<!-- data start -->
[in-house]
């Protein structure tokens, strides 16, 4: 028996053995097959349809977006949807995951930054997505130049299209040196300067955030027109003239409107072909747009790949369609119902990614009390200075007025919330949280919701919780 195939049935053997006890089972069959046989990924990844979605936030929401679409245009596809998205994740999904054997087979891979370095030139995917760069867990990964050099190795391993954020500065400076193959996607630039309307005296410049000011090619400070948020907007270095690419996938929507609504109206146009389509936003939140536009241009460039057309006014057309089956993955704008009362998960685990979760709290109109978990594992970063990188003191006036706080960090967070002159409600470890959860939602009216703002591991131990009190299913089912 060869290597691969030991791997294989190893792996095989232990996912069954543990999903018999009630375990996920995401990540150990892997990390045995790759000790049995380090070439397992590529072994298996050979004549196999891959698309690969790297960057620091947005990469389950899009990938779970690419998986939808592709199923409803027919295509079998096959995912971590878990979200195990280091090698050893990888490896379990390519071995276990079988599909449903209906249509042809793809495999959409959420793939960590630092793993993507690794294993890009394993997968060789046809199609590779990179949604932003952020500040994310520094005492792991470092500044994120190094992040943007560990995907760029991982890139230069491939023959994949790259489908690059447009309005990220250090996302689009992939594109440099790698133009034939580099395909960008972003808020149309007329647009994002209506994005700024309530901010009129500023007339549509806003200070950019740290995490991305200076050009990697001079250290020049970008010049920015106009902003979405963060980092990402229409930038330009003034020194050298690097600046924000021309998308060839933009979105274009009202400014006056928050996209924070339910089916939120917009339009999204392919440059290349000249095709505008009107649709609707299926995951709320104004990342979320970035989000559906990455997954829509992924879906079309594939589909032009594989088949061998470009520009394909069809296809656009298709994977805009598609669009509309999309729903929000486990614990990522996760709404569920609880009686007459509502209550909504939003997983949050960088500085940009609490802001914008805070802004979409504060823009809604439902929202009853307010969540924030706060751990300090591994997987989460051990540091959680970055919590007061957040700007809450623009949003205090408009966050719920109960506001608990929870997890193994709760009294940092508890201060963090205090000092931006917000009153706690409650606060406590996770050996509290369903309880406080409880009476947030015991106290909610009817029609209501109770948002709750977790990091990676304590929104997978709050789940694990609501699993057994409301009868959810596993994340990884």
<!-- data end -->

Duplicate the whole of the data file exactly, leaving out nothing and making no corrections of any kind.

[in-house]
């Protein structure tokens, strides 16, 4: 028996053995097959349809977006949807995951930054997505130049299209040196300067955030027109003239409107072909747009790949369609119902990614009390200075007025919330949280919701919780 195939049935053997006890089972069959046989990924990844979605936030929401679409245009596809998205994740999904054997087979891979370095030139995917760069867990990964050099190795391993954020500065400076193959996607630039309307005296410049000011090619400070948020907007270095690419996938929507609504109206146009389509936003939140536009241009460039057309006014057309089956993955704008009362998960685990979760709290109109978990594992970063990188003191006036706080960090967070002159409600470890959860939602009216703002591991131990009190299913089912 060869290597691969030991791997294989190893792996095989232990996912069954543990999903018999009630375990996920995401990540150990892997990390045995790759000790049995380090070439397992590529072994298996050979004549196999891959698309690969790297960057620091947005990469389950899009990938779970690419998986939808592709199923409803027919295509079998096959995912971590878990979200195990280091090698050893990888490896379990390519071995276990079988599909449903209906249509042809793809495999959409959420793939960590630092793993993507690794294993890009394993997968060789046809199609590779990179949604932003952020500040994310520094005492792991470092500044994120190094992040943007560990995907760029991982890139230069491939023959994949790259489908690059447009309005990220250090996302689009992939594109440099790698133009034939580099395909960008972003808020149309007329647009994002209506994005700024309530901010009129500023007339549509806003200070950019740290995490991305200076050009990697001079250290020049970008010049920015106009902003979405963060980092990402229409930038330009003034020194050298690097600046924000021309998308060839933009979105274009009202400014006056928050996209924070339910089916939120917009339009999204392919440059290349000249095709505008009107649709609707299926995951709320104004990342979320970035989000559906990455997954829509992924879906079309594939589909032009594989088949061998470009520009394909069809296809656009298709994977805009598609669009509309999309729903929000486990614990990522996760709404569920609880009686007459509502209550909504939003997983949050960088500085940009609490802001914008805070802004979409504060823009809604439902929202009853307010969540924030706060751990300090591994997987989460051990540091959680970055919590007061957040700007809450623009949003205090408009966050719920109960506001608990929870997890193994709760009294940092508890201060963090205090000092931006917000009153706690409650606060406590996770050996509290369903309880406080409880009476947030015991106290909610009817029609209501109770948002709750977790990091990676304590929104997978709050789940694990609501699993057994409301009868959810596993994340990884």